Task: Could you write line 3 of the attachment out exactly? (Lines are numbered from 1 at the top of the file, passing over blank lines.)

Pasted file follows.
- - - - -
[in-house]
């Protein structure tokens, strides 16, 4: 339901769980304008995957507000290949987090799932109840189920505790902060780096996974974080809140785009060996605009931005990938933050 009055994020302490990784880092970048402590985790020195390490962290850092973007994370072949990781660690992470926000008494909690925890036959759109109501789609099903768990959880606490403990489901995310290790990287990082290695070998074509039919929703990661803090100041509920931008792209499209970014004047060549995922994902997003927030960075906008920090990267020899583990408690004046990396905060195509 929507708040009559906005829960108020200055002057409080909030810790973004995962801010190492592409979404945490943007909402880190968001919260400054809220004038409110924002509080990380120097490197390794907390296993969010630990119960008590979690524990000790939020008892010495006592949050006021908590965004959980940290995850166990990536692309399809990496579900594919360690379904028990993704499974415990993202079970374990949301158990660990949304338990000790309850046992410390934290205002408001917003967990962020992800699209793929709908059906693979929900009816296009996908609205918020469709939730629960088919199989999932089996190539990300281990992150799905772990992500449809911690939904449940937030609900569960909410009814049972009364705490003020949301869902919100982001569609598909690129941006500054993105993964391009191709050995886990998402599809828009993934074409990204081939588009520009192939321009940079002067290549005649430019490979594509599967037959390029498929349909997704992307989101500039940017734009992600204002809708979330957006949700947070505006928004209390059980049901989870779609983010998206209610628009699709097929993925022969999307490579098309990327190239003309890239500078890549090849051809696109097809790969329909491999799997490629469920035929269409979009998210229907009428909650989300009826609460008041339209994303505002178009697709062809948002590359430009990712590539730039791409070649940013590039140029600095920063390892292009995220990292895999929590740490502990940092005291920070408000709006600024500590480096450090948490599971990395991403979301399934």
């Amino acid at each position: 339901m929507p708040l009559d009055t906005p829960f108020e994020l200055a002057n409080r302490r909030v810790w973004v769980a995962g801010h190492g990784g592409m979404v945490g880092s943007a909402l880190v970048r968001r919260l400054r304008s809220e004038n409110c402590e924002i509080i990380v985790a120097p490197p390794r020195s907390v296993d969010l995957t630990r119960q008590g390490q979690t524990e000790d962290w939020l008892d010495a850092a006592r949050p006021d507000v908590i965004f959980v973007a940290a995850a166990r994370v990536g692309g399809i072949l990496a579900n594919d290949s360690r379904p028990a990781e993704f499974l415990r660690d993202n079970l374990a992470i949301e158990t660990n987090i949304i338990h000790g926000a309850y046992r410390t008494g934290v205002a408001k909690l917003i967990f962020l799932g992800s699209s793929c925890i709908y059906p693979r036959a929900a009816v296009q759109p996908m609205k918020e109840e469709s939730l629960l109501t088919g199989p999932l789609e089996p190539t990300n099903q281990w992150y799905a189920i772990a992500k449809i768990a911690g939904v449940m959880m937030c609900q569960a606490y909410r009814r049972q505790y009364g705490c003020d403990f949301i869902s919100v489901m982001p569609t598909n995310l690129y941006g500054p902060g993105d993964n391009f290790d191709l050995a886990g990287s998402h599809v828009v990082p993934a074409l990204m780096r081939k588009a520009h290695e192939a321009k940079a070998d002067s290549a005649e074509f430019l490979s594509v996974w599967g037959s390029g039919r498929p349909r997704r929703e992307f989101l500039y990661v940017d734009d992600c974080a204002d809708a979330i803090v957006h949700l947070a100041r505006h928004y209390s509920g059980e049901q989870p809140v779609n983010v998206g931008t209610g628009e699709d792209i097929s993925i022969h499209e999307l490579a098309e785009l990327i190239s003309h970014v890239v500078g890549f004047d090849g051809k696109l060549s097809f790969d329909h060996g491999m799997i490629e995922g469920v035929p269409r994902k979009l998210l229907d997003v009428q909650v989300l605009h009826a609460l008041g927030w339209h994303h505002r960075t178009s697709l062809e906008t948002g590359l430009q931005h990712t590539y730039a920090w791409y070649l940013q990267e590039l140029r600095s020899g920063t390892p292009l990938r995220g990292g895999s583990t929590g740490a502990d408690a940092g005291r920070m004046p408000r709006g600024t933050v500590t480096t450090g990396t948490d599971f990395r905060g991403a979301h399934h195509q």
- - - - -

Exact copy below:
């Amino acid at each position: 339901m929507p708040l009559d009055t906005p829960f108020e994020l200055a002057n409080r302490r909030v810790w973004v769980a995962g801010h190492g990784g592409m979404v945490g880092s943007a909402l880190v970048r968001r919260l400054r304008s809220e004038n409110c402590e924002i509080i990380v985790a120097p490197p390794r020195s907390v296993d969010l995957t630990r119960q008590g390490q979690t524990e000790d962290w939020l008892d010495a850092a006592r949050p006021d507000v908590i965004f959980v973007a940290a995850a166990r994370v990536g692309g399809i072949l990496a579900n594919d290949s360690r379904p028990a990781e993704f499974l415990r660690d993202n079970l374990a992470i949301e158990t660990n987090i949304i338990h000790g926000a309850y046992r410390t008494g934290v205002a408001k909690l917003i967990f962020l799932g992800s699209s793929c925890i709908y059906p693979r036959a929900a009816v296009q759109p996908m609205k918020e109840e469709s939730l629960l109501t088919g199989p999932l789609e089996p190539t990300n099903q281990w992150y799905a189920i772990a992500k449809i768990a911690g939904v449940m959880m937030c609900q569960a606490y909410r009814r049972q505790y009364g705490c003020d403990f949301i869902s919100v489901m982001p569609t598909n995310l690129y941006g500054p902060g993105d993964n391009f290790d191709l050995a886990g990287s998402h599809v828009v990082p993934a074409l990204m780096r081939k588009a520009h290695e192939a321009k940079a070998d002067s290549a005649e074509f430019l490979s594509v996974w599967g037959s390029g039919r498929p349909r997704r929703e992307f989101l500039y990661v940017d734009d992600c974080a204002d809708a979330i803090v957006h949700l947070a100041r505006h928004y209390s509920g059980e049901q989870p809140v779609n983010v998206g931008t209610g628009e699709d792209i097929s993925i022969h499209e999307l490579a098309e785009l990327i190239s003309h970014v890239v500078g890549f004047d090849g051809k696109l060549s097809f790969d329909h060996g491999m799997i490629e995922g469920v035929p269409r994902k979009l998210l229907d997003v009428q909650v989300l605009h009826a609460l008041g927030w339209h994303h505002r960075t178009s697709l062809e906008t948002g590359l430009q931005h990712t590539y730039a920090w791409y070649l940013q990267e590039l140029r600095s020899g920063t390892p292009l990938r995220g990292g895999s583990t929590g740490a502990d408690a940092g005291r920070m004046p408000r709006g600024t933050v500590t480096t450090g990396t948490d599971f990395r905060g991403a979301h399934h195509q």